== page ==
Nourishme organics did a recent blog article on gut health and how ‘Gut reactions’ are very real and can be linked to a vital connection between the gastronomical tract and the brain. Read more about this here: https://www.nourishmeorganics.com.au/blogs/nmo-gut-health-journal/gut-health-and-mental-health
Kriben Govender, Founder of Nourishme Organics said, “The gut is made up of trillions of bacteria that allow for the proper functioning and balance of the gastrointestinal tract. A healthy gut also influences our mental health and wellbeing. If you’ve ever felt butterflies in your belly or felt weirdly sick to your stomach after experiencing something traumatic or confronting – then you’ve already felt the connection between your gut and your brain – known as the gut brain axis.”
Think of the gut as an orchestra working together to ensure that all the food you eat is processed efficiently and effectively. The gut facilitates this process by breaking down foods and turning them into nutrients which are then delivered into the bloodstream. It is well documented that a healthy gut also keeps the immune system intact and helps the body fight off diseases, viruses, and unwelcome bacteria.
The link between the gut and the brain is established via several hormones, neurotransmitters, and via the immune system. The gut microbiome is also linked to the body’s central nervous system.
An unhealthy gut has been linked to several mental health issues including anxiety and depression. But this isn’t just a one-way cause and effect situation. Feeling anxious or depressed can also negatively affect the gut, while an unhealthy gut can also impact one’s mood, mental health more generally.
It’s no surprise that both gut health and mental health play an important role in the overall function of our bodies. From thoughts, all the way down to basic bodily functions – one is always affecting the other.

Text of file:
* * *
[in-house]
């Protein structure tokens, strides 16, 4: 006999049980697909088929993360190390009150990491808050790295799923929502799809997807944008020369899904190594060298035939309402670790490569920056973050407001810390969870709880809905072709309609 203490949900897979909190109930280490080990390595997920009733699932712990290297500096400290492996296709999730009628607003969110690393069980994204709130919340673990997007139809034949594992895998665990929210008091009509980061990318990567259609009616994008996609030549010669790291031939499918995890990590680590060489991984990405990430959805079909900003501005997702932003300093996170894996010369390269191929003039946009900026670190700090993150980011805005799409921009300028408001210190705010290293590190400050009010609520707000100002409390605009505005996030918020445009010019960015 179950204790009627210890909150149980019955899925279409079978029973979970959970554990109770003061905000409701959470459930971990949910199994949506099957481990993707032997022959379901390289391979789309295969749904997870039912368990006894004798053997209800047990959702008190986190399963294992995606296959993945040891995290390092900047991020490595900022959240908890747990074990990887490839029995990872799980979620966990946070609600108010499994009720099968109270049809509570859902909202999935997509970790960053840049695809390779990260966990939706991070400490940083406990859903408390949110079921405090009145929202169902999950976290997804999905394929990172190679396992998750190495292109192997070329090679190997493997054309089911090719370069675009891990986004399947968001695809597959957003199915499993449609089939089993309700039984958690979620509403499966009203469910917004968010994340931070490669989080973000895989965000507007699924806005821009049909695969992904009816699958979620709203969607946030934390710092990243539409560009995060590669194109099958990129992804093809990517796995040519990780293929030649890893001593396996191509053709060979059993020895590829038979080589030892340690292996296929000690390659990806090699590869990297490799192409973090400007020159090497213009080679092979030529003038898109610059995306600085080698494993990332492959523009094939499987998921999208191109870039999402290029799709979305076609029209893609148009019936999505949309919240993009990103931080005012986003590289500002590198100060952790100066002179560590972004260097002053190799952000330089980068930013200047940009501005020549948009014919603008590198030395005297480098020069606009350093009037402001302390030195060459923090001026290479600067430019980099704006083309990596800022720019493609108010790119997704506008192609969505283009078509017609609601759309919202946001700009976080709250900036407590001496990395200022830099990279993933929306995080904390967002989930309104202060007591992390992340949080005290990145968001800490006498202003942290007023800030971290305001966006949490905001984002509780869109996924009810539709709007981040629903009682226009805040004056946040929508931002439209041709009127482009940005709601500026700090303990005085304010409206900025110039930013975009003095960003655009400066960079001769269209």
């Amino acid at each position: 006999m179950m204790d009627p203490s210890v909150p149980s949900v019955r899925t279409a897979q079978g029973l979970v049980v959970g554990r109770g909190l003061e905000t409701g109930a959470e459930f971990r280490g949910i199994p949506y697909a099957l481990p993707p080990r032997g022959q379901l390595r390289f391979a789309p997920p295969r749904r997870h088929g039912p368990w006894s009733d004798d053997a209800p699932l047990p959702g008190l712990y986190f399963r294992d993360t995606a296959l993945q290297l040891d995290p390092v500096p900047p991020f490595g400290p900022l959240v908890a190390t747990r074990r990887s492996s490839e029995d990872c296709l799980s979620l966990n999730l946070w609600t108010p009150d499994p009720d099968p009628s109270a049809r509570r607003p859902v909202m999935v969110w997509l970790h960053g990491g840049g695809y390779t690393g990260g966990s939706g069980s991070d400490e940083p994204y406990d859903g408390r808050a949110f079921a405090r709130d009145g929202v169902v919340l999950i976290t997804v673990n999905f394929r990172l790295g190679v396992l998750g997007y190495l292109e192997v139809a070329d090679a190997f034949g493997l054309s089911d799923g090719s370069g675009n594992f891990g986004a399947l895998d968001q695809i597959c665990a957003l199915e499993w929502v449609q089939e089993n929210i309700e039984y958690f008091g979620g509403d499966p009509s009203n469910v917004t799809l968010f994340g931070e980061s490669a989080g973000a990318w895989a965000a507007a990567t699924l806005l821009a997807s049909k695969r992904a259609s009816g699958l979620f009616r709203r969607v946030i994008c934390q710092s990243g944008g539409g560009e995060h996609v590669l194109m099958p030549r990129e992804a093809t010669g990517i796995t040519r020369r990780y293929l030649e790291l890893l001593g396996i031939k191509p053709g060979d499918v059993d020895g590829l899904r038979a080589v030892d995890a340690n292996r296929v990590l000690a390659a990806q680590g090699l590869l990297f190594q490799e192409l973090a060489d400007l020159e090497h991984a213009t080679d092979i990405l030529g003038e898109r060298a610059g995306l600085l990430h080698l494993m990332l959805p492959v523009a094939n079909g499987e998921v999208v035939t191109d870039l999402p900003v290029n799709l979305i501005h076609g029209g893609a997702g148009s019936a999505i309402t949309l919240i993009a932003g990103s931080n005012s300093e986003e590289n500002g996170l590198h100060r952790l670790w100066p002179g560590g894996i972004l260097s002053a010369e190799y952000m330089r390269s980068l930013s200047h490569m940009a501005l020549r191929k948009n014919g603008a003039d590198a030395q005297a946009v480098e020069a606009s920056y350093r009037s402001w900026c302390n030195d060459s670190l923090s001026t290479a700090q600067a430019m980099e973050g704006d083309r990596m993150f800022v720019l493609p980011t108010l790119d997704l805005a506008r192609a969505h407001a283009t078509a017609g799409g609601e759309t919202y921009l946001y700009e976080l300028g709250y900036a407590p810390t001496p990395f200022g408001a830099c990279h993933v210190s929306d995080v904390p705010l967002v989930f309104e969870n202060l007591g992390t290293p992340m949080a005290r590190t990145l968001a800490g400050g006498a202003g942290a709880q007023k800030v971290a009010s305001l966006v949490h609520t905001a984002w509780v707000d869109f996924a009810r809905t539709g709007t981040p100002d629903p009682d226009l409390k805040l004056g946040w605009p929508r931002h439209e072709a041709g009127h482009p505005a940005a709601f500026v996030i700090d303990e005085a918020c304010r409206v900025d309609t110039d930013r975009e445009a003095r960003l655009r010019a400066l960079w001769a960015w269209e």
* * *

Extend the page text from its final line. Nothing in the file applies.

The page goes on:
Irritable bowel syndrome or IBS is thought to affect 1 in 5 Australians at some point in their lives. Symptoms can range from constipation, irregular or alternating diarrhea, stomach pain, and naturally accompanied by heightened stress and even anxiety.
While the exact causes of IBS remain unknown – research is increasingly finding links between IBS and mental vulnerability, anxiety, and depression. This study found that IBS and its symptoms were significantly associated with common mental disorders.
The gut is highly responsive to changes in diet, stress, and other external factors – like antibiotics. These changes or fluctuations lead to what is known as a dysbiotic state – where the microbiome is unable to function normally and can result in leaky gut syndrome. Just as one’s mood can be influenced by symptoms of an unhealthy gut, stress can also be a factor that results in leaky gut syndrome or even IBS.
“Probiotics are an important part of any gut health toolkit. By including probiotic-rich foods in your diet you can re-populate your microbiota with all the right (good) bacteria that is missing. Some probiotic foods to help stimulate good bacteria in your gut microbiome: High quality yoghurt, sauerkraut, kimchi, kombucha, kefir and kvass” said Kriben Govender.
Release ID: 89059923